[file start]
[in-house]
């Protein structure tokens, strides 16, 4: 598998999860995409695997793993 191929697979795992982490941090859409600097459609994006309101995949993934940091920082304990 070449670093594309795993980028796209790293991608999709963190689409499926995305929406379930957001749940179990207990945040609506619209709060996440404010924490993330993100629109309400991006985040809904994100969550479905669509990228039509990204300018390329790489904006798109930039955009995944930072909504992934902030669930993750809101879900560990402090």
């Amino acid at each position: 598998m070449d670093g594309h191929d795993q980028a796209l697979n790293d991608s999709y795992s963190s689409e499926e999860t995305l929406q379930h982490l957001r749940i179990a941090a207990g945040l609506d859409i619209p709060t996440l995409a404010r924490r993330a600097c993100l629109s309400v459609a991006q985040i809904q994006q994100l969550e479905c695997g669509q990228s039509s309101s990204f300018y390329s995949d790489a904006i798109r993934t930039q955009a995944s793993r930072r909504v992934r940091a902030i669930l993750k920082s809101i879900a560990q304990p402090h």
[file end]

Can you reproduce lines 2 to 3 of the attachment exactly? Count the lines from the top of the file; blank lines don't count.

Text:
């Protein structure tokens, strides 16, 4: 598998999860995409695997793993 191929697979795992982490941090859409600097459609994006309101995949993934940091920082304990 070449670093594309795993980028796209790293991608999709963190689409499926995305929406379930957001749940179990207990945040609506619209709060996440404010924490993330993100629109309400991006985040809904994100969550479905669509990228039509990204300018390329790489904006798109930039955009995944930072909504992934902030669930993750809101879900560990402090």
């Amino acid at each position: 598998m070449d670093g594309h191929d795993q980028a796209l697979n790293d991608s999709y795992s963190s689409e499926e999860t995305l929406q379930h982490l957001r749940i179990a941090a207990g945040l609506d859409i619209p709060t996440l995409a404010r924490r993330a600097c993100l629109s309400v459609a991006q985040i809904q994006q994100l969550e479905c695997g669509q990228s039509s309101s990204f300018y390329s995949d790489a904006i798109r993934t930039q955009a995944s793993r930072r909504v992934r940091a902030i669930l993750k920082s809101i879900a560990q304990p402090h």